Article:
Commissioners ponder building permit limit Some officials fear facilities inadequate for construction pace


A county conference on growth issues has the county commissioners talking about limiting building permits.

A ceiling on permits would give the county "time to breathe and give serious thought to long-term issues," Commissioner W. Benjamin Brown said.

J. Michael Evans, director of public works and organizer of the Oct. 21 conference attended by county and municipal officials, delivered the results to the commissioners yesterday.

"Nobody is slamming the door on growth," Mr. Evans said. "People feel a strong need for growth management."

Several speakers at the conference repeated concerns about inadequate facilities and schools and roads that have not kept pace with home construction, he said.

Nearly 90 percent of the 60 participants saw growth "as a necessary part of a thriving community," he said. But a greater number, 96 percent, stressed the need for a growth management ordinance. An informal telephone survey of 237 county residents yielded the same results, he said.

"We have a strong consensus about what growth is going on in existing areas and a mandate to rectify obvious discomforts," Mr. Brown said. "This is a golden opportunity to seriously address growth."

He suggested a review of a proposed ordinance, drafted and tabled last spring, that would limit the number of lots each builder could record annually.

"Let's bring the ordinance back and get moving on it," he said.

Mr. Brown would strengthen that proposal with a building limit that would halve the 1,500 use-and-occupancy permits issued for new homes last year.

He also would like to limit the life of a building permit. About 9,000 lots are now recorded, with no limit on when construction can begin.

Of particular concern is the Freedom area in South Carroll, where about 3,000 of the recorded lots are and where 490 homes were built in 1994. The commissioners have heard repeatedly from residents concerned that facilities are inadequate and overburdened.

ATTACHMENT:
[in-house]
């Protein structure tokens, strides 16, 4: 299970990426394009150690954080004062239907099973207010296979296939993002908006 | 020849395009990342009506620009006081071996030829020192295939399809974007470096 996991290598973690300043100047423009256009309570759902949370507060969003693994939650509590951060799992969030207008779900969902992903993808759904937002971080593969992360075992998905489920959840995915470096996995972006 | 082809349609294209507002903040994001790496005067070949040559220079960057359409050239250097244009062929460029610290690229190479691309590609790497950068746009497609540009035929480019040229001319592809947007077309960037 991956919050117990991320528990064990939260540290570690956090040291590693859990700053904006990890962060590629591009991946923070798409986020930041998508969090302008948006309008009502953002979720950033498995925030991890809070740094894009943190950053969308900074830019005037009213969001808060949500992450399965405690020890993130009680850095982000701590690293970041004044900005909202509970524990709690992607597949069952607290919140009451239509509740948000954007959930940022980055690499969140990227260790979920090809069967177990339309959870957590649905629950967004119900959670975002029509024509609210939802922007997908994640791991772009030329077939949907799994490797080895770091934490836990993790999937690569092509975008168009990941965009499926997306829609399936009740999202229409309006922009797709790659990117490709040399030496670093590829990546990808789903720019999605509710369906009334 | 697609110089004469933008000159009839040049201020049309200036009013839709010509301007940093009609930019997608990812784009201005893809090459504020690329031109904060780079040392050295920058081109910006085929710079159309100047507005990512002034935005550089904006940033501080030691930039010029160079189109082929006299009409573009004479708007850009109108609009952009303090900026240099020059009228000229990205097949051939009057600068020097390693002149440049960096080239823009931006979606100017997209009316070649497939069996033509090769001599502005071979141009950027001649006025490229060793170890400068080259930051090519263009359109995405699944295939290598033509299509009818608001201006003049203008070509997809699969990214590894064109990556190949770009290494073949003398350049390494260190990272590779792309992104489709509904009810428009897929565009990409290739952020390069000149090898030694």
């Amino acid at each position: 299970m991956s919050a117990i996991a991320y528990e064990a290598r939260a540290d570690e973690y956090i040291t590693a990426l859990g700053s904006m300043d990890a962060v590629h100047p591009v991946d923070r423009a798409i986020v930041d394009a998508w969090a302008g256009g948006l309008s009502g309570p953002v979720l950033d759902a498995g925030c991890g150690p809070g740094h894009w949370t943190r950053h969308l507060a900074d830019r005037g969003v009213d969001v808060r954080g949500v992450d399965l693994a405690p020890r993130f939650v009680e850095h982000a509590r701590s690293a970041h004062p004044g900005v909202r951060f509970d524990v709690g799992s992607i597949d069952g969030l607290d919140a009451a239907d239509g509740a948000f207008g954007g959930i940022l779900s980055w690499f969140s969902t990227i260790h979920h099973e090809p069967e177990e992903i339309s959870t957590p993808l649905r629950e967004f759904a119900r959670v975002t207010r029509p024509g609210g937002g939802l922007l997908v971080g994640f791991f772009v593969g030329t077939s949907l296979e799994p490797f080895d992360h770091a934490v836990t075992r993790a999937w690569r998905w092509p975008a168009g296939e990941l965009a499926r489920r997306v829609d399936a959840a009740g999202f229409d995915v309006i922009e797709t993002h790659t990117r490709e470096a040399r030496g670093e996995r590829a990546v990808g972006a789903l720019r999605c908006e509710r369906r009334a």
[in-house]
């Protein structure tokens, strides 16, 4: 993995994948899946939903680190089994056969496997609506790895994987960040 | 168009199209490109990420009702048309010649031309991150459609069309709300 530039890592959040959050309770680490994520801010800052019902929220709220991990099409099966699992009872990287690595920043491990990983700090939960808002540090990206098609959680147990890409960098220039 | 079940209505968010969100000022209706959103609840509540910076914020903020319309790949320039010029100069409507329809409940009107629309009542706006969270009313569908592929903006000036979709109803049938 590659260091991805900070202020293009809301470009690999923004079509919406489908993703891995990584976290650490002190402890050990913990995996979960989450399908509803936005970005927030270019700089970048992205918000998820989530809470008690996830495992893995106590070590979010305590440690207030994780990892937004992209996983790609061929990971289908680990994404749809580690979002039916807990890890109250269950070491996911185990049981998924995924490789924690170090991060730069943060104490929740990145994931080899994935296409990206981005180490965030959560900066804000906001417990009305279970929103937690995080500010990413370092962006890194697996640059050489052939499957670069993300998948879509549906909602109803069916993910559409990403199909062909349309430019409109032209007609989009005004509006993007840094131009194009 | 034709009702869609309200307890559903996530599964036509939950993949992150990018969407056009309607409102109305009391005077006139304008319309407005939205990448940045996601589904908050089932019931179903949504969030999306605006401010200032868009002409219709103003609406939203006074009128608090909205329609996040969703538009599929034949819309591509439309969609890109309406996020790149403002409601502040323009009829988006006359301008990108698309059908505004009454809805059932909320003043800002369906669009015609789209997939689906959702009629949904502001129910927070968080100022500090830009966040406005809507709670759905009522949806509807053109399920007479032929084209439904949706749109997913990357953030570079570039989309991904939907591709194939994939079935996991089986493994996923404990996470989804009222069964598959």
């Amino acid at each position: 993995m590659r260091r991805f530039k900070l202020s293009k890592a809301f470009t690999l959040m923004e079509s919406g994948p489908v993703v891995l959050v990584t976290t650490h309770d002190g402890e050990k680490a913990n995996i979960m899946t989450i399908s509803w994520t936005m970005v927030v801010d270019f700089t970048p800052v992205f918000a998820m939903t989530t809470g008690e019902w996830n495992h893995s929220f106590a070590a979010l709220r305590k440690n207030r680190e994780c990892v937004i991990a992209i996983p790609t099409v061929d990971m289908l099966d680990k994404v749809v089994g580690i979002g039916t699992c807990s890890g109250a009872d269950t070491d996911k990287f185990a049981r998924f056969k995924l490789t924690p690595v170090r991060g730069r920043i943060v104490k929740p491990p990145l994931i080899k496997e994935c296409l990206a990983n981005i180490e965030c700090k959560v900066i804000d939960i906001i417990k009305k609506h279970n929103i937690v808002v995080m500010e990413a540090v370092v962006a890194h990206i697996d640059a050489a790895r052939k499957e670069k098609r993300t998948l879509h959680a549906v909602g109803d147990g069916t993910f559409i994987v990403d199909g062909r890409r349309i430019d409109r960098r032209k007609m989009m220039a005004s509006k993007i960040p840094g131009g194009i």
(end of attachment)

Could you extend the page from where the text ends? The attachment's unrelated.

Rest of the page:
"We should put Freedom to bed for an indefinite period while we try to address growth issues in that area," Mr. Brown said. "We have to assume responsibility for the Freedom district."

The county master plan concentrates growth around the eight municipalities and South Carroll, an unincorporated area that until recently has had little say in its future.

Several South Carroll community groups are organizing and trying to form a planning council for the area.

"Don't continue growth in areas that don't want it," said Commissioner Richard T. Yates, an Eldersburg resident. "Put it around areas that do, like Union Bridge."

Commissioner Donald I. Dell said he has been talking about limiting growth for four years, but he took issue with changing an 18-year-old master plan.

"South Carroll is a designated growth area along with the towns," he said. "We don't want to destroy agriculture areas with growth."

The three commissioners support managing growth but differ on how to do it.

Mr. Brown would not give developers more say than homeowners in the commission's decisions.

"We either serve the builders' or the people's interest," he said. "Builders can come to a public hearing like everyone else."

Mr. Dell disagreed.

"The decision has an impact on the builders," he said. "They know the law, and they should have input."

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